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Active joint inflammation is a key feature in rheumatoid arthritis (RA). Treatment guidelines for RA,1 including ‘Treat-to-Target’ strategies,2 stress the importance of abrogation of inflammation. MRI clearly demonstrates bone marrow oedema lesions (BMEL) as a sign of inflammation.3 Dual-energy CT (DECT) scanners could provide a new approach to visualise BME.4–7 We investigated if DECT could visualise BME of the hand and wrist in patients with active RA, with MRI-proven BME as a gold standard.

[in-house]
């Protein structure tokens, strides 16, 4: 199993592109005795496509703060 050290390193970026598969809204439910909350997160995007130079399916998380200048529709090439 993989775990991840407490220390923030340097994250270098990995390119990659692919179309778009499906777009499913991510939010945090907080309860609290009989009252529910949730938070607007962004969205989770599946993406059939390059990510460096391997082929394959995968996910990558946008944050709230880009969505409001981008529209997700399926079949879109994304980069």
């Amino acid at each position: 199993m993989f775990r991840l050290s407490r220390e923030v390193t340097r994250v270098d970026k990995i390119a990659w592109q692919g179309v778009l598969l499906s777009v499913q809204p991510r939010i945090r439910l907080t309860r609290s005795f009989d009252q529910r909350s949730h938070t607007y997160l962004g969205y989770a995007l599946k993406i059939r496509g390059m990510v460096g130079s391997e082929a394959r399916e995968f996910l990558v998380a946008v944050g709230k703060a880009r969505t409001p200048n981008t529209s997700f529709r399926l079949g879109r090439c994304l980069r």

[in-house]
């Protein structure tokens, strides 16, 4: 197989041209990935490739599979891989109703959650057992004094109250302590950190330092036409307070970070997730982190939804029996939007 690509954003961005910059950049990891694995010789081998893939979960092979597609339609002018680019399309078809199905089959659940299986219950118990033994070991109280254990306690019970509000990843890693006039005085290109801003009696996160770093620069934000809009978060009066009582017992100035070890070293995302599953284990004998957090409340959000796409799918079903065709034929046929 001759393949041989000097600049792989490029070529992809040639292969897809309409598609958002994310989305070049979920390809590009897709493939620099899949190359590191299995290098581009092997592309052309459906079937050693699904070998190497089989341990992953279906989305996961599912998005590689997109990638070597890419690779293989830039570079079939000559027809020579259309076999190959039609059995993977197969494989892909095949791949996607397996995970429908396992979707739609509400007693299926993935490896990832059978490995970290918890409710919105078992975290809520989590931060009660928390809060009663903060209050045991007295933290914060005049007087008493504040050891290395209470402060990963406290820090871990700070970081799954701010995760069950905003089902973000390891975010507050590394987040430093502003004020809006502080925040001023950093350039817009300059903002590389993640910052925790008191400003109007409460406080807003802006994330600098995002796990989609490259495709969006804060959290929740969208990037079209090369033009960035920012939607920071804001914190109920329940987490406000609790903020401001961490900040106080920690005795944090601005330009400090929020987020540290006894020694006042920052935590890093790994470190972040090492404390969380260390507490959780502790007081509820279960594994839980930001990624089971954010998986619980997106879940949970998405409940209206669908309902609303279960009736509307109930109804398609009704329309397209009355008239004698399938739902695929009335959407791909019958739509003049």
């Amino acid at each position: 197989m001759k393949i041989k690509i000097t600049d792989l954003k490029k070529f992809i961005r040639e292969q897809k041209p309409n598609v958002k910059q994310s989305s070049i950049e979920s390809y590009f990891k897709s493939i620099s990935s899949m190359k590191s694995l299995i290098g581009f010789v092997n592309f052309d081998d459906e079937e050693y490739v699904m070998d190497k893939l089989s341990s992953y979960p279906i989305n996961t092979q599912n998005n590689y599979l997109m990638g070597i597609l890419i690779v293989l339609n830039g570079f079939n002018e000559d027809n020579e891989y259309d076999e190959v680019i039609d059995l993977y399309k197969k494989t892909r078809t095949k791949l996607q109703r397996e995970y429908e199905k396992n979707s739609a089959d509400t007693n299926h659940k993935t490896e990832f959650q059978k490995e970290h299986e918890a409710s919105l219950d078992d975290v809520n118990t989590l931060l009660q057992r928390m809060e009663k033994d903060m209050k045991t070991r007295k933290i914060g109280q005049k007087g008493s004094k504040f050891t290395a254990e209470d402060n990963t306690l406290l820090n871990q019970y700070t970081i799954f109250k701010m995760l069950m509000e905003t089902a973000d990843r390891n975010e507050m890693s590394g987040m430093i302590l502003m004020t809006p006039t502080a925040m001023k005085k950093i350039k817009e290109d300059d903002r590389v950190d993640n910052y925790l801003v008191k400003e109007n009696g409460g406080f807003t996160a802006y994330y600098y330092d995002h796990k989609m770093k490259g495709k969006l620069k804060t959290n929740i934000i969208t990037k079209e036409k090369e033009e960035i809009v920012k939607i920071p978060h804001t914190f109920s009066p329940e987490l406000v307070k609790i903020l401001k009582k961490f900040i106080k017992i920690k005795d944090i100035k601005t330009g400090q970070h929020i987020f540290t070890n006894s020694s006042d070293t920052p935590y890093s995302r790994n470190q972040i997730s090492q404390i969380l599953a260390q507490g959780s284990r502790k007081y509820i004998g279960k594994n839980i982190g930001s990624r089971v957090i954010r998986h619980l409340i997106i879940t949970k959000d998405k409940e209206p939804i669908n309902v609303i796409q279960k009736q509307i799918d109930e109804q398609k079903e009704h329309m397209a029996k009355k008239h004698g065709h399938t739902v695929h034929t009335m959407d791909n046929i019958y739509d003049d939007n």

Institutional review board approval was obtained. Twenty consecutive patients with active clinical synovitis of a metacarpophalangeal, proximal interphalangeal or wrist joint provided written informed consent and were included; 9 men and 11 women with a mean age of 60.7 (±10.3) years. Thirteen patients were ACPA positive and 8 were ACPA and RF positive; mean tender joint count and swollen joint count were both 5.9. Mean DAS28 was 4.37 (±1.4). The mean disease duration was 6.6 (±6.1) years. Seventeen patients were treated with conventional disease-modifying antirheumatic drugs, 7 were also treated with biologicals.
DECT was performed on a dual-source CT, data were post-processed with SyngioVia ‘Bone Marrow Oedema’ application (see the online supplementary text). Images were …
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